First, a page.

Rock On

bogglebabbles:

A few photos of the nature in my backyard. So happy to be taking photos again. 

I’ve started up a personal/diary/whatever sort of blog. For those interested, it’ll be photography, rants, general personal stuff, plus reblogging anything that I wouldn’t consider fit for my minerals blog.

So relieved to get back into photography. It’s like a breath of fresh air.

With some help from Husband and having realized I had a LOT more saved than I thought, I was able to afford a new camera! It’s currently coming in the mail. I was thinking about maybe going back and retaking a bunch of the collection once it gets here, if people are interested. Maybe make it a little more showy, since they’re already categorized for the most part.

I don’t know, I’m just so excited to have a new camera coming ahhhhhhhh.

I am so, so excited about these. Both wonderful pieces made by bekkathyst. The first is a sodalite bracelet and the second is this opal. The wire-wrapping is so sturdy! I was worried about the funky shape being a hindrance, but if it was, it certainly doesn’t show. Beautiful, amazing work. I’m still gushing.

EDIT: FORGOT TO MENTION! You can find her shop here: https://www.etsy.com/shop/EnchantedCreativity It updates pretty frequently, and if you have a stone, she does customs!

Wulfenite from Red Cloud Mine in Arizona. Some more splashes of orange coming through… Very nice crystal.

As you can see from these photos, my 6-year-old camera is on its last leg. It refuses to focus properly and the flash hasn’t been working for a long time now. I’m going to be saving up for a new one, but in the meantime, I have no reliable means of photographing the few other new additions. My only other option is my phone, which will have to do in the meantime. 

tristinleighhh:

this gorgeous piece of rainbow fluorite is just sooo lovely and amazing look at the layers god you could study this for hours. I want a slab of this soooooo bad I’d be so happy and centered. please fall into my hands one day. I’ll need both of them to hold it (:

tristinleighhh:

this gorgeous piece of rainbow fluorite is just sooo lovely and amazing look at the layers god you could study this for hours. I want a slab of this soooooo bad I’d be so happy and centered. please fall into my hands one day. I’ll need both of them to hold it (:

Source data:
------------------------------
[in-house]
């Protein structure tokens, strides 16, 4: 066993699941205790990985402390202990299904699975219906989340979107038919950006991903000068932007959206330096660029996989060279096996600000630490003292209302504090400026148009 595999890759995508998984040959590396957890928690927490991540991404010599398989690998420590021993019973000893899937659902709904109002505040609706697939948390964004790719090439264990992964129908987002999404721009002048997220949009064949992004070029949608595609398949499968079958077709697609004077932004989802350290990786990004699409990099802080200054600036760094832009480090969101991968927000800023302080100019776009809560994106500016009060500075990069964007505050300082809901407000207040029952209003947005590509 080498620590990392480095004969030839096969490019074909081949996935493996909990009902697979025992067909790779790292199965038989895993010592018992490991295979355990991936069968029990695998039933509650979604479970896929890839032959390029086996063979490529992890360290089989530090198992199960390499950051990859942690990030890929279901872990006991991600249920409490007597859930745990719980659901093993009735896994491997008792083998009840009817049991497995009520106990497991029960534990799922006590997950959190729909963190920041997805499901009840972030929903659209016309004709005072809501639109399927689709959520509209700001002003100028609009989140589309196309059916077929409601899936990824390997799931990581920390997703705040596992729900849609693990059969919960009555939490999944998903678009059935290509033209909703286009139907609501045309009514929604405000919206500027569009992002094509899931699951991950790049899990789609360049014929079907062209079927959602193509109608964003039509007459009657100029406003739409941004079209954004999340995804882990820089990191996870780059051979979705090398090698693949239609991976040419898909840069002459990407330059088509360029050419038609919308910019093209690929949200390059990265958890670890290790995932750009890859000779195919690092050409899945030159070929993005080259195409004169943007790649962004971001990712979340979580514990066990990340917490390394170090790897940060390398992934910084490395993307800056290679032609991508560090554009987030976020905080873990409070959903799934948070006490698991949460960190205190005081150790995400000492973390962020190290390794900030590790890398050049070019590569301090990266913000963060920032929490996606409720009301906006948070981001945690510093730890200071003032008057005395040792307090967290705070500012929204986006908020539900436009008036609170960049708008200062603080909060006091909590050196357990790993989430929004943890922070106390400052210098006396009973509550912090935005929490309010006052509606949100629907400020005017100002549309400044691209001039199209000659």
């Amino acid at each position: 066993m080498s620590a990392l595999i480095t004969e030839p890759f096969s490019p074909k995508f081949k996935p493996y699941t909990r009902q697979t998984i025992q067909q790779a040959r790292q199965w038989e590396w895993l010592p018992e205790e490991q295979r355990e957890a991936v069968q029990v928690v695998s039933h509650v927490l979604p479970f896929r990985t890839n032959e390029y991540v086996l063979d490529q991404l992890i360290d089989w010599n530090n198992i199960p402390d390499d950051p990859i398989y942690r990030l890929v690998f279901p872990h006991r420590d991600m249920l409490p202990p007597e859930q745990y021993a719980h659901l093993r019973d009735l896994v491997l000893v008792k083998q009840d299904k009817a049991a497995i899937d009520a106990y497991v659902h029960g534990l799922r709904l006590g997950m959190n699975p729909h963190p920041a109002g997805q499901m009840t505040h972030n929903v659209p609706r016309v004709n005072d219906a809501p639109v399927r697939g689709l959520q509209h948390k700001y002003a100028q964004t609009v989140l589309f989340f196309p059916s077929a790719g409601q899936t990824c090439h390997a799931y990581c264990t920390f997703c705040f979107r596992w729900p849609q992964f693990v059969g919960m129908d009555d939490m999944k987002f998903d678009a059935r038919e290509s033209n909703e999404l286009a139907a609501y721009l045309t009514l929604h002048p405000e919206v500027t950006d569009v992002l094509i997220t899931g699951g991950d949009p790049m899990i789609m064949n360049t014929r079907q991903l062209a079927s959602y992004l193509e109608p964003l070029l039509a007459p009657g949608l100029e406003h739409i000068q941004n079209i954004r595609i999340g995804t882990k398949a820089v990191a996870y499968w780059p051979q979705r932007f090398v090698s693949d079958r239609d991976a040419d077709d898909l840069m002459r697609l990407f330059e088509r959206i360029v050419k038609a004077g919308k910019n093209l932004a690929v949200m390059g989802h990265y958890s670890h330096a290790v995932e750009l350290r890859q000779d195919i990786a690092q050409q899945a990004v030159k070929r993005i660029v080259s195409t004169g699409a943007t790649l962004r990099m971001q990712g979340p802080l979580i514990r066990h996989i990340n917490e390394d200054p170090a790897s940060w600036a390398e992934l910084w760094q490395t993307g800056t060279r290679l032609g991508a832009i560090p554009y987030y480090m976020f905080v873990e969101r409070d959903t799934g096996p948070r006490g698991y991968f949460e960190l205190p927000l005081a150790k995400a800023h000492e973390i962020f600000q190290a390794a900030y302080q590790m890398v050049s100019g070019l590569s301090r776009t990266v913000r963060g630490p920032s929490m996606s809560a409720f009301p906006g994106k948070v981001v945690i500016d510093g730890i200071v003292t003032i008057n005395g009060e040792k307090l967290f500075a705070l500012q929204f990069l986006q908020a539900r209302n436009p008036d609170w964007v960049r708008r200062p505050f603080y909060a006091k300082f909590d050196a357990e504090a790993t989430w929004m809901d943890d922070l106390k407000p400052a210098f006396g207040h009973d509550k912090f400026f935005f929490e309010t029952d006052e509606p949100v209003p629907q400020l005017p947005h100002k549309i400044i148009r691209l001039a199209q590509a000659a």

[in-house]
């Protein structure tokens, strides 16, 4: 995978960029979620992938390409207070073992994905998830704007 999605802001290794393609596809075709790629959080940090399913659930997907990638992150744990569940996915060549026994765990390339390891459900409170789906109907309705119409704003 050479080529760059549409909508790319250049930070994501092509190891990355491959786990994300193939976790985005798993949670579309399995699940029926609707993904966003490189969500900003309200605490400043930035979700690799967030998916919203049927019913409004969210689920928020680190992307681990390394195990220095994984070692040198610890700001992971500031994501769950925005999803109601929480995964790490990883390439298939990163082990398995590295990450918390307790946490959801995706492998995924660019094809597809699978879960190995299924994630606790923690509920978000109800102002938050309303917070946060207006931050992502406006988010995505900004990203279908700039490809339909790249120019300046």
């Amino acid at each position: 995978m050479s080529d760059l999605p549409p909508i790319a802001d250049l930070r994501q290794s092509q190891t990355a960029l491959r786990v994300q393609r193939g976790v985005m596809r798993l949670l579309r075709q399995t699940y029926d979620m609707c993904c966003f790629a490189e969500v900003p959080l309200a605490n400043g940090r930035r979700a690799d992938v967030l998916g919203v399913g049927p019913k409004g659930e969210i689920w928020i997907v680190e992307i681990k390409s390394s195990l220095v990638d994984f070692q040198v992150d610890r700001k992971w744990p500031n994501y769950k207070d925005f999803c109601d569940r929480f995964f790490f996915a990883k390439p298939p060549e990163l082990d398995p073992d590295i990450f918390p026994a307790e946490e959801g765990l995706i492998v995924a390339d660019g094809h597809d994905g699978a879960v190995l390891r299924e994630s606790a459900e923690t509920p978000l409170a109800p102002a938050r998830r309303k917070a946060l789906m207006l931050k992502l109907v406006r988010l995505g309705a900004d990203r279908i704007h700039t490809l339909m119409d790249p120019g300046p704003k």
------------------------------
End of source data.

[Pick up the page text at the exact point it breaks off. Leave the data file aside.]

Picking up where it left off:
the-mine-mind:

Gotta get rid of more of these guys. :( Finances just ain’t comfortable right now.

Click the links to see more photos of these guys:

Aquamarine Beryl Crystals
Dioptase
Fluorite
Quartz and Epidote
Demantoid Garnet
Smokey Quartz and Spessartine Garnets on Feldspar
Grossular Garnets
If you’re in Ontario, pick-up is possible. Otherwise, I ship worldwide (e-mail me for a shipping quote!) All prices are in USD. Payment options are PayPal, cheque, money order, e-Transfer… basically anything but cash in the mail! :)

E-mail me at kailey@kaileylang.com if you want to grab any of these guys. First come, first serve.

bekkathyst:

bekkathyst:

Natural Gemstone Pendants by EnchantedCreativity on Etsy // Please do not remove text

Anything purchased today will include a free stone!

bekkathyst:

bekkathyst:

Amethyst crystal pendants $6 here.

Each one bought today will include a free stone!

rhamphotheca:

Japan’s cherry blossom stone is a natural wonder
Meet the cherry blossom stone from Japan - one of the most striking natural rock formations in the world.
by Bec Crew
So-called because when you crack them open, their internal cross-sections look like tiny golden-pink flowers, cherry blossom stones (sakura ishi in Japanese) get their beautiful patterns from mica, which is a commonly found silicate mineral known for its shiny, light-reflecting surface. 
These flower patterns weren’t always made of mica. They started their existence as a complex matrix of six prism-shaped crystal deposits of a magnesium-iron-aluminium composite called cordierite, radiating out from a single dumbbell-shaped crystal made from a magnesium-aluminium-silicate composite called indialite in the centre. 
Hosted inside a fine-grained type of rock called a hornfels - formed underground around 100 million years ago by the intense heat of molten lava - cherry blossom stones underwent a second significant metamorphosis in their geological lifespan when they were exposed to a type of hot water called hydrothermal fluids…
(read more: ScienceAlert! - Australia/NZ)
images: John Rakovan et al.

rhamphotheca:

Japan’s cherry blossom stone is a natural wonder

Meet the cherry blossom stone from Japan - one of the most striking natural rock formations in the world.

by Bec Crew

So-called because when you crack them open, their internal cross-sections look like tiny golden-pink flowers, cherry blossom stones (sakura ishi in Japanese) get their beautiful patterns from mica, which is a commonly found silicate mineral known for its shiny, light-reflecting surface. 

These flower patterns weren’t always made of mica. They started their existence as a complex matrix of six prism-shaped crystal deposits of a magnesium-iron-aluminium composite called cordierite, radiating out from a single dumbbell-shaped crystal made from a magnesium-aluminium-silicate composite called indialite in the centre. 

Hosted inside a fine-grained type of rock called a hornfels - formed underground around 100 million years ago by the intense heat of molten lava - cherry blossom stones underwent a second significant metamorphosis in their geological lifespan when they were exposed to a type of hot water called hydrothermal fluids

(read more: ScienceAlert! - Australia/NZ)

images: John Rakovan et al.